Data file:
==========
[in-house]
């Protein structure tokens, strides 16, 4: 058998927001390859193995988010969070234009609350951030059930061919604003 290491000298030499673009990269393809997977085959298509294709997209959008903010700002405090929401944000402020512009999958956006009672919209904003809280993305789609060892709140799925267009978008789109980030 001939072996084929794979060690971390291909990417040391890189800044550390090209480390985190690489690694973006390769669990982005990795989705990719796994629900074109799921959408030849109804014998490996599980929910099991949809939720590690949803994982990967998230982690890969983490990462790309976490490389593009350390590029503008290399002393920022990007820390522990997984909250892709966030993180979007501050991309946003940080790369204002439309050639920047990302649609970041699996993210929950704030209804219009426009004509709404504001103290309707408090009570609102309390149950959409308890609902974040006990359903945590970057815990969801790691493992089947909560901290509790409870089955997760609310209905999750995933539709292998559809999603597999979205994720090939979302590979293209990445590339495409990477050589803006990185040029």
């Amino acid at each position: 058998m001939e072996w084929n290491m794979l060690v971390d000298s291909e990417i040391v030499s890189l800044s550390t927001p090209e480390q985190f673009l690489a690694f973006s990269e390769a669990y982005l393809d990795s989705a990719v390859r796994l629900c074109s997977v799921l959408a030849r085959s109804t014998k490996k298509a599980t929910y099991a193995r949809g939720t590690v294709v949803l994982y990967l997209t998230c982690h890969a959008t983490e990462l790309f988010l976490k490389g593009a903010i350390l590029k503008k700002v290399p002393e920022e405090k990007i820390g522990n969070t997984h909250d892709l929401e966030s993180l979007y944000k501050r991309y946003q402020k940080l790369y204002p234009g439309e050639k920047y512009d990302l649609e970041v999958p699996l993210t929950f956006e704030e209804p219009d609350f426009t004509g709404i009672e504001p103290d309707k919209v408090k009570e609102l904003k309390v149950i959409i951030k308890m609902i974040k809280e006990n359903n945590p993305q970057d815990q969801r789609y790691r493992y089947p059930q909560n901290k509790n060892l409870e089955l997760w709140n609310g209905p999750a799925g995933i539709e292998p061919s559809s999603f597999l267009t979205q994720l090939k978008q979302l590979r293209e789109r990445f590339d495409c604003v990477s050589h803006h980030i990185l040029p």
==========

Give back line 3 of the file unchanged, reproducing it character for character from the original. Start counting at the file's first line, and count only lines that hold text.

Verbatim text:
């Amino acid at each position: 058998m001939e072996w084929n290491m794979l060690v971390d000298s291909e990417i040391v030499s890189l800044s550390t927001p090209e480390q985190f673009l690489a690694f973006s990269e390769a669990y982005l393809d990795s989705a990719v390859r796994l629900c074109s997977v799921l959408a030849r085959s109804t014998k490996k298509a599980t929910y099991a193995r949809g939720t590690v294709v949803l994982y990967l997209t998230c982690h890969a959008t983490e990462l790309f988010l976490k490389g593009a903010i350390l590029k503008k700002v290399p002393e920022e405090k990007i820390g522990n969070t997984h909250d892709l929401e966030s993180l979007y944000k501050r991309y946003q402020k940080l790369y204002p234009g439309e050639k920047y512009d990302l649609e970041v999958p699996l993210t929950f956006e704030e209804p219009d609350f426009t004509g709404i009672e504001p103290d309707k919209v408090k009570e609102l904003k309390v149950i959409i951030k308890m609902i974040k809280e006990n359903n945590p993305q970057d815990q969801r789609y790691r493992y089947p059930q909560n901290k509790n060892l409870e089955l997760w709140n609310g209905p999750a799925g995933i539709e292998p061919s559809s999603f597999l267009t979205q994720l090939k978008q979302l590979r293209e789109r990445f590339d495409c604003v990477s050589h803006h980030i990185l040029p």